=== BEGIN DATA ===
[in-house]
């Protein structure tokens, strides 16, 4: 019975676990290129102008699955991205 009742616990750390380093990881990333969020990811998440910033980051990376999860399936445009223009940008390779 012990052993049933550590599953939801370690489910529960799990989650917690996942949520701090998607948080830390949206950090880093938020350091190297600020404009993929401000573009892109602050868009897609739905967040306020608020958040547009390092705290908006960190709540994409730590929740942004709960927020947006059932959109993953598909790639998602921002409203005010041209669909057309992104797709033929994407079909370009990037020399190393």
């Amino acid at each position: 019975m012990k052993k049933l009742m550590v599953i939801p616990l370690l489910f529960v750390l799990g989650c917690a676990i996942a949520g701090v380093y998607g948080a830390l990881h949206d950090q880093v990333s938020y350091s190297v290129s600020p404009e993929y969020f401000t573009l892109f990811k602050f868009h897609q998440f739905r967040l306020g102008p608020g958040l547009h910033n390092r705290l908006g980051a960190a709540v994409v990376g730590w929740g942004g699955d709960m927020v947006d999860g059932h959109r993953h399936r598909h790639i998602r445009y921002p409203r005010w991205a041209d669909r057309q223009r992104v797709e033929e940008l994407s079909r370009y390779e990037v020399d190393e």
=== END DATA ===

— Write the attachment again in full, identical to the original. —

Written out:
[in-house]
């Protein structure tokens, strides 16, 4: 019975676990290129102008699955991205 009742616990750390380093990881990333969020990811998440910033980051990376999860399936445009223009940008390779 012990052993049933550590599953939801370690489910529960799990989650917690996942949520701090998607948080830390949206950090880093938020350091190297600020404009993929401000573009892109602050868009897609739905967040306020608020958040547009390092705290908006960190709540994409730590929740942004709960927020947006059932959109993953598909790639998602921002409203005010041209669909057309992104797709033929994407079909370009990037020399190393």
């Amino acid at each position: 019975m012990k052993k049933l009742m550590v599953i939801p616990l370690l489910f529960v750390l799990g989650c917690a676990i996942a949520g701090v380093y998607g948080a830390l990881h949206d950090q880093v990333s938020y350091s190297v290129s600020p404009e993929y969020f401000t573009l892109f990811k602050f868009h897609q998440f739905r967040l306020g102008p608020g958040l547009h910033n390092r705290l908006g980051a960190a709540v994409v990376g730590w929740g942004g699955d709960m927020v947006d999860g059932h959109r993953h399936r598909h790639i998602r445009y921002p409203r005010w991205a041209d669909r057309q223009r992104v797709e033929e940008l994407s079909r370009y390779e990037v020399d190393e």